This December 2010, the President’s Council of Advisors on Science and Technology (“PCAST”) released its Report titled “Realizing the Full Potential of Health Information Technology to Improve Healthcare for Americans: The Path Forward,” and, boy, it makes meaningful use look like a walk in the park!
The Report notes, among many other things, that the current structure of available health IT systems is inadequate, resulting in user difficulty, unavailability of relevant information, such as best practices, limited capability for sharing data across systems, patient concerns regarding improper access, and the inability to search or aggregate and de-aggregate data where necessary for research, public health, quality improvement, or patient safety. In essence, current health IT systems cannot easily support the desired outcomes. The Report identifies key legislation and regulations responsible for moving the development of health IT forward, namely, HITECH and the “meaningful use” EHR Incentive Program, as well as demonstration projects to develop experience and the necessary conditions for progress. However, the Report stresses the urgency of accelerating and redirecting much needed federal groundwork for HIE.
The Report notes the successes of early adopters of integrated EHR systems (i.e., Kaiser Permanente and VHA), while recognizing areas of functionality still in dire need of improvement, such as interoperability. It finds data exchange and aggregation central to accomplishing potential health IT benefits yet rejects current HIE models as being “ill-suited” as the basis for a national health information infrastructure due to durability and interoperability concerns. PCAST considers new technologies, such as “cloud-based” EHR products, patient personal health records, and data aggregation “middleware” products for interoperability that have potential to remove barriers and create solutions, as well as other promising models for data exchange.
PCAST rejects standardized health record formats and service-oriented architecture (SOA) in favor of metadata-tagged data elements and data-element access services (DEAS), the advantages of which the Report describes in detail. Such “tags” are small pieces of information accompanied by a larger “megadata tag” which groups them by attributes as well as required privacy and security protection.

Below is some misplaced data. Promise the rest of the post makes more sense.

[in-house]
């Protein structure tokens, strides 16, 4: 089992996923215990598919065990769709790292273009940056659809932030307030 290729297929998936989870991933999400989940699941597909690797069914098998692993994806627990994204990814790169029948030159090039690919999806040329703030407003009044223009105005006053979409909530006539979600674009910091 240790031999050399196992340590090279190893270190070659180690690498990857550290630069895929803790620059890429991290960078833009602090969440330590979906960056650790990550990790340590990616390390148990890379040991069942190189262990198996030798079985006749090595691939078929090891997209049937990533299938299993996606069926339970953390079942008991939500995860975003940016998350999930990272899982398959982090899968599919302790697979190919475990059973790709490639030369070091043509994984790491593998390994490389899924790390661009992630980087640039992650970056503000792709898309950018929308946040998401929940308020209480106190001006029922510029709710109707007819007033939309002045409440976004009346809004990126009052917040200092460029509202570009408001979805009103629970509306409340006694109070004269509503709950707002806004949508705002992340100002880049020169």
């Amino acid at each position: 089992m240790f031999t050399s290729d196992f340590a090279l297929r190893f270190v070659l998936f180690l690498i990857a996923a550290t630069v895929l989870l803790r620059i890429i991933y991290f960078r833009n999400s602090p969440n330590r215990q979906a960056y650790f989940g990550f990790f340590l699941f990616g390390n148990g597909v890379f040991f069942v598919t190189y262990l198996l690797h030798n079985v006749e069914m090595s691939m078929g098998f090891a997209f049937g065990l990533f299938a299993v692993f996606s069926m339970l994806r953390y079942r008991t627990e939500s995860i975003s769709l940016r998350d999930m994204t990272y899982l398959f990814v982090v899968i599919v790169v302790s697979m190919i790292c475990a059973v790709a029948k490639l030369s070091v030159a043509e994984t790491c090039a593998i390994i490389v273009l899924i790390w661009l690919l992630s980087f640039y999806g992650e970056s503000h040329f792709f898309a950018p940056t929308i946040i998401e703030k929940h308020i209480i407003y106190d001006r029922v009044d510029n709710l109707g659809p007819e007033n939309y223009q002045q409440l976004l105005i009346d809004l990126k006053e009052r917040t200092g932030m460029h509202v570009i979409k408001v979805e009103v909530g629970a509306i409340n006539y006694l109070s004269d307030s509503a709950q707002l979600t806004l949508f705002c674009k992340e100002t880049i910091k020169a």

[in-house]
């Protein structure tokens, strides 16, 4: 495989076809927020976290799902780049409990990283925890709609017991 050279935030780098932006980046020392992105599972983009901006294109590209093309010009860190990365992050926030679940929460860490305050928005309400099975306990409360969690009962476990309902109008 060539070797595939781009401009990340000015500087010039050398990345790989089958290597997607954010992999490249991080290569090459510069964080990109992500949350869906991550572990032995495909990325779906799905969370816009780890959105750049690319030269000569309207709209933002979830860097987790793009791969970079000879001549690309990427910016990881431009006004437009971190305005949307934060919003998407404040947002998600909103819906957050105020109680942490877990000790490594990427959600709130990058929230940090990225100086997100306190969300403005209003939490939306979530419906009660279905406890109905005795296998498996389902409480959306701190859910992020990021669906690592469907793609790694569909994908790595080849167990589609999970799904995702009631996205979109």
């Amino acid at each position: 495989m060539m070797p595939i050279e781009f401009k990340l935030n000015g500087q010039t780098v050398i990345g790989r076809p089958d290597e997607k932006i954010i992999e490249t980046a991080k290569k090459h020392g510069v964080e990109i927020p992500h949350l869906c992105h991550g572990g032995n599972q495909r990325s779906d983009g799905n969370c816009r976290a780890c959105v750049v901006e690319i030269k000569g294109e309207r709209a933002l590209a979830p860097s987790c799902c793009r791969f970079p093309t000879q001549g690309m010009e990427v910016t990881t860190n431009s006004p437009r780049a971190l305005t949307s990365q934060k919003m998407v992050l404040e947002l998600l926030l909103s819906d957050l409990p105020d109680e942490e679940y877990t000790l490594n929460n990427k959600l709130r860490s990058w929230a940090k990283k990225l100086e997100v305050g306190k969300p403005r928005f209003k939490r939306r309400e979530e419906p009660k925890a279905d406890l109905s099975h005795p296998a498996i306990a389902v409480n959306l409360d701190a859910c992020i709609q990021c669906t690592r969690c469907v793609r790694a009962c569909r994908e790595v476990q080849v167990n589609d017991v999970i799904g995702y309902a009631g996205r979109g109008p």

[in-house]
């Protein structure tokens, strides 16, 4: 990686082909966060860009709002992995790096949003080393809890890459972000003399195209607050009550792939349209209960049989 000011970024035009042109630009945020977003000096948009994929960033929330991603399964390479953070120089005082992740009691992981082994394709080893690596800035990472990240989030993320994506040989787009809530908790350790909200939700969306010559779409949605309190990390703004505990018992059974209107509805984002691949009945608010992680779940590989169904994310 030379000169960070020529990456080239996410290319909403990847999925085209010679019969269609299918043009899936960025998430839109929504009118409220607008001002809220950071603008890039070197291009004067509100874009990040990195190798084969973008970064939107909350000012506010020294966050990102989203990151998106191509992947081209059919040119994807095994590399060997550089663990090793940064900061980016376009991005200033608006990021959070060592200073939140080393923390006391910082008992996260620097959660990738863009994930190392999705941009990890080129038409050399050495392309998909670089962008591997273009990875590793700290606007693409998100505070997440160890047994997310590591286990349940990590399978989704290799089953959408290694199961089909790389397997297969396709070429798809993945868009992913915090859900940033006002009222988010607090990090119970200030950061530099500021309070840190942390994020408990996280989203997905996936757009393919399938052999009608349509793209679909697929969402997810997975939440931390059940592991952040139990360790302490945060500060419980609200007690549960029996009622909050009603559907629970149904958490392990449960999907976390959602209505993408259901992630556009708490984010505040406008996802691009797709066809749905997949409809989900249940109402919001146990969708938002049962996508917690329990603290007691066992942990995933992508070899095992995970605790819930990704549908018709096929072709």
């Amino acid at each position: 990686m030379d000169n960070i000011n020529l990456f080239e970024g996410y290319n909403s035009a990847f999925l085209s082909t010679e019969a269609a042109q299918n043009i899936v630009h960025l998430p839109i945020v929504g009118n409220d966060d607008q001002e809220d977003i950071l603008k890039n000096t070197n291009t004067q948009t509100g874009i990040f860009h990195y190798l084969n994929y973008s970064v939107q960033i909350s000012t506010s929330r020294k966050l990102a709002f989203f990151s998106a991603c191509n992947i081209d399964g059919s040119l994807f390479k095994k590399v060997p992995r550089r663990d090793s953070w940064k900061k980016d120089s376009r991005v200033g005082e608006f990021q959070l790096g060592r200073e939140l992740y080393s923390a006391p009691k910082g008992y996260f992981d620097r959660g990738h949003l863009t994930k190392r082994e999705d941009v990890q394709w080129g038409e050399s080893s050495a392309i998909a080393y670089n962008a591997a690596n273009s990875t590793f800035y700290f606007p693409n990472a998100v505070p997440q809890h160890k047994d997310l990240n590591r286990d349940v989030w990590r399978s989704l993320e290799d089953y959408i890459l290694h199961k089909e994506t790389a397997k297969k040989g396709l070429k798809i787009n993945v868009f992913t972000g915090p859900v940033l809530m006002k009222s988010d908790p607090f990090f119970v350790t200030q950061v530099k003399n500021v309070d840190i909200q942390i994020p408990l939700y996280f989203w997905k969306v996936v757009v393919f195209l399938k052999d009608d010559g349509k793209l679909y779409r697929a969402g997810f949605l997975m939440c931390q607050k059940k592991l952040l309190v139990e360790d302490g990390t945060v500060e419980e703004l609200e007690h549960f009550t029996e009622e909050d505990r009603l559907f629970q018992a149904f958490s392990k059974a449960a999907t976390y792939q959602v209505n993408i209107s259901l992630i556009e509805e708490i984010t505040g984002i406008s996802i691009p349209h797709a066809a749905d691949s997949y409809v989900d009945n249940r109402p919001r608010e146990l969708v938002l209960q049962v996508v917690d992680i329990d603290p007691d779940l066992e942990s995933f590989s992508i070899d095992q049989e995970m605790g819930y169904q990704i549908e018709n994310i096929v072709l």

The Report argues that a universal exchange language based upon tagged dataelements (i.e., DEAS and metadata-tagged data) is more sophisticated and better for privacy and security.
For example, DEAS would require authentication of an individual into the system and allow only access to information based upon the role he or she is assigned. To obtain access to encrypted tagged data elements, based upon a patient’s privacy choices, the individual would have to have the proper credentials and role. It is also crucial to note that the Report rejects that such a system would require “universal patient identifiers” or create a central repository of patient information.
Furthermore, the Report explores how HIPAA is ill-equipped, and possibly detrimental to medical research and care, to handle the changes in health IT and how HITECH both partially remedies and exacerbates this situation, such as accounting of disclosures which will “stifle innovation”.
Finally, the Report argues that federal leadership is necessary to combat economic concerns and incentivize information exchange and development of health IT systems. Adopting standardized metadata, aligning economic incentives (such as through “meaningful use”), encouraging technological innovation and competition, supporting development of network infrastructures through appropriately designed pilot projects, and developing a regulatory health IT structure along with regulatory oversight all are suggested by the Report as necessary.
PCAST detail several layers and roadmaps for government agencies to progress towards the realization of a national health IT infrastructure. It also recommends guidelines for transitioning from existing EHRs and information exchange systems to the new tagged data element model advocated by the Report, and addresses generation of necessary early design choices by ONC and the Report’s vision for future CMS meaningful use requirements. The Report concludes with specific short and mid-term recommendations for ONC, DHHS, CMS, and other agencies in order to realize the objectives outlined in the Report towards establishment of a national health IT infrastructure. In response, ONC, for one, appears to have already set up a PCAST Report Workgroup, and the first meeting is scheduled for January 14, 2011.
To review PCAST’s summary of Recommendations of who should do what next, click Continue Reading below.